This two-part series features some of the earliest Canadian Pacific Railway (CPR) hotels in British Columbia. Many of these hotels have since closed down but formed an important part of early Canadian railway history. You can view Part 1 here. In previous blog posts, we profiled the two largest surviving CPR hotels in B.C.: Hotel Vancouver and the Empress Hotel.


Hotel Revelstoke and Hotel Sicamous

Located in central B.C., Hotel Revelstoke and Hotel Sicamous were popular stops for hunting and fishing. Hotel Revelstoke opened in 1897 in Revelstoke. Just a few years later, Hotel Sicamous opened in 1900 in nearby Sicamous, overlooking Shuswap Lake.

Here is a map showing the route between the two locations:

Across Canada by Canadian Pacific Railway, 1913, p. 81.

 

These images from the Chung Collection show Revelstoke, B.C. and the train station:

Revelstoke, B.C., [between 1930 and 1939?].

[Revelstoke C.P.R. railroad station], [1975?].

 

These photographs from the Uno Langmann Collection and the Doug and Joyce Cox Research Collection show Sicamous Hotel and Shuswap Lake:

Depot & C.P.R. Hotel, Sicamous, B.C., [between 1920 and 1935?].

Photo from A series of views illustrating points of interest between Golden and Ashcroft, B.C., including Revelstoke, Kamloops, and Nicola, [1900?].

Meeres, George. A. [Sicamous Hotel & Shuswap Lake], [between 1940 and 1949?].

 

Through the 1930s and 1940s, CPR hotels leased Sicamous Hotel to another operator. The building was destroyed in 1964. Hotel Revelstoke closed earlier, in 1928.


Emerald Lake Chalet

Located by Emerald Lake near Field, B.C., the Emerald Lake Chalet opened in 1902. According to brochures in the Chung Collection, the hotel only operated during the summer months.

Here is an exterior photo of the hotel:

Suggestions for your summer vacation to and through the Canadian Rockies, 1937, p. 2.

 

This pamphlet features a painting of the lake:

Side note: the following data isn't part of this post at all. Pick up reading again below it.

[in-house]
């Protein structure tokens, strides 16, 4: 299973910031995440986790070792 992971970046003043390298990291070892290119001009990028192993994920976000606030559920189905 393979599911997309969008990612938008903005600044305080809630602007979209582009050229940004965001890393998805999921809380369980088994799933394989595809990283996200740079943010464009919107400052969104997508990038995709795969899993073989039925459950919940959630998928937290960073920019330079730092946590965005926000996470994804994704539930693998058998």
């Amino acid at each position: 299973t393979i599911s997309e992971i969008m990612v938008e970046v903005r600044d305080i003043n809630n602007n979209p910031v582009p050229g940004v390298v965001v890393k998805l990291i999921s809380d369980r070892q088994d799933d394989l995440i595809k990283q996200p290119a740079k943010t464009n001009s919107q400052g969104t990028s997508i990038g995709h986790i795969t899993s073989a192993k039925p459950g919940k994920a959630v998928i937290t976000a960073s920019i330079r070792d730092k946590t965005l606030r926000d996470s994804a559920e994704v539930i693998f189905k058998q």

Resorts in the Canadian Rockies, 1929, p. 26.

 

This image shows the view from the deck of the chalet:

Emerald Lake Chalet : Canadian Pacific Railway, 1900.

 

This pamphlet from 1926 summarizes nearby attractions:

What to do at Emerald Lake in the Canadian Pacific Rockies, 1928.
(Click to view the full pamphlet.)

 

And this brochure from the 1950s includes interior views of the hotel, as well as views of the surrounding nature:

Emerald Lake Chalet in the Canadian Rockies, [not before 1950].


Hotel Incola

Located in Penticton, B.C., the Hotel Incola (also known as the Incola Hotel) opened in 1912. Shortly after opening, this description appeared in CPR pamphlets:

Hotel Incola – Penticton, B.C.: A new first-class tourist hotel at the foot of navigation on Okanagan Lake reached by the C.P.R. Steamers. An ideal resort for any time of the year, owing to the sunny, dry climate of the Okanagan Valley. Rates, $3.00 per day and upward. American plan. Managed by H. Vince, for the Kettle Valley Railway.

Great Britain to Canada and the United States also Japan, China, the far east and Australasia, 1913, p. 6.

Below are some photographs and an illustration of the Hotel Incola from our collections:

Across Canada by Canadian Pacific Railway, 1913, p. 85.